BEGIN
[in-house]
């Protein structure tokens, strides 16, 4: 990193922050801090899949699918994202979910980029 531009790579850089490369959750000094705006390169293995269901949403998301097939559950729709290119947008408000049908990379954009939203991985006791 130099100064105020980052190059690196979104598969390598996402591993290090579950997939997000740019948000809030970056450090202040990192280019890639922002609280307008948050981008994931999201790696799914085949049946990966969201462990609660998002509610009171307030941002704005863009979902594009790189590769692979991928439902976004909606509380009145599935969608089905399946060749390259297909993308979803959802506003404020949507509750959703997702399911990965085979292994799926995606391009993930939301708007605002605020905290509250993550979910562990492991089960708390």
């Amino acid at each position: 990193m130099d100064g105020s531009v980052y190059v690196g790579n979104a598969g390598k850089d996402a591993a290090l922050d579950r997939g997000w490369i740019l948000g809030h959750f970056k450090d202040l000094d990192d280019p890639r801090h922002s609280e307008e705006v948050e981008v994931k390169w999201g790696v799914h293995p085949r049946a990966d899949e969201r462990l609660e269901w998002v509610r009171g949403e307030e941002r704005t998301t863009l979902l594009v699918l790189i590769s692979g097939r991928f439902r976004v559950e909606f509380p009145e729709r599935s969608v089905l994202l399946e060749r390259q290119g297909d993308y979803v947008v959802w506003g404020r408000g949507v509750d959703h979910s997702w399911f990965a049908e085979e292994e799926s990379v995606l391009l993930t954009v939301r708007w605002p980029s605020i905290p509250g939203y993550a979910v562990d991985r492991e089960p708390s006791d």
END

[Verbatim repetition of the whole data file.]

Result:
[in-house]
């Protein structure tokens, strides 16, 4: 990193922050801090899949699918994202979910980029 531009790579850089490369959750000094705006390169293995269901949403998301097939559950729709290119947008408000049908990379954009939203991985006791 130099100064105020980052190059690196979104598969390598996402591993290090579950997939997000740019948000809030970056450090202040990192280019890639922002609280307008948050981008994931999201790696799914085949049946990966969201462990609660998002509610009171307030941002704005863009979902594009790189590769692979991928439902976004909606509380009145599935969608089905399946060749390259297909993308979803959802506003404020949507509750959703997702399911990965085979292994799926995606391009993930939301708007605002605020905290509250993550979910562990492991089960708390």
């Amino acid at each position: 990193m130099d100064g105020s531009v980052y190059v690196g790579n979104a598969g390598k850089d996402a591993a290090l922050d579950r997939g997000w490369i740019l948000g809030h959750f970056k450090d202040l000094d990192d280019p890639r801090h922002s609280e307008e705006v948050e981008v994931k390169w999201g790696v799914h293995p085949r049946a990966d899949e969201r462990l609660e269901w998002v509610r009171g949403e307030e941002r704005t998301t863009l979902l594009v699918l790189i590769s692979g097939r991928f439902r976004v559950e909606f509380p009145e729709r599935s969608v089905l994202l399946e060749r390259q290119g297909d993308y979803v947008v959802w506003g404020r408000g949507v509750d959703h979910s997702w399911f990965a049908e085979e292994e799926s990379v995606l391009l993930t954009v939301r708007w605002p980029s605020i905290p509250g939203y993550a979910v562990d991985r492991e089960p708390s006791d």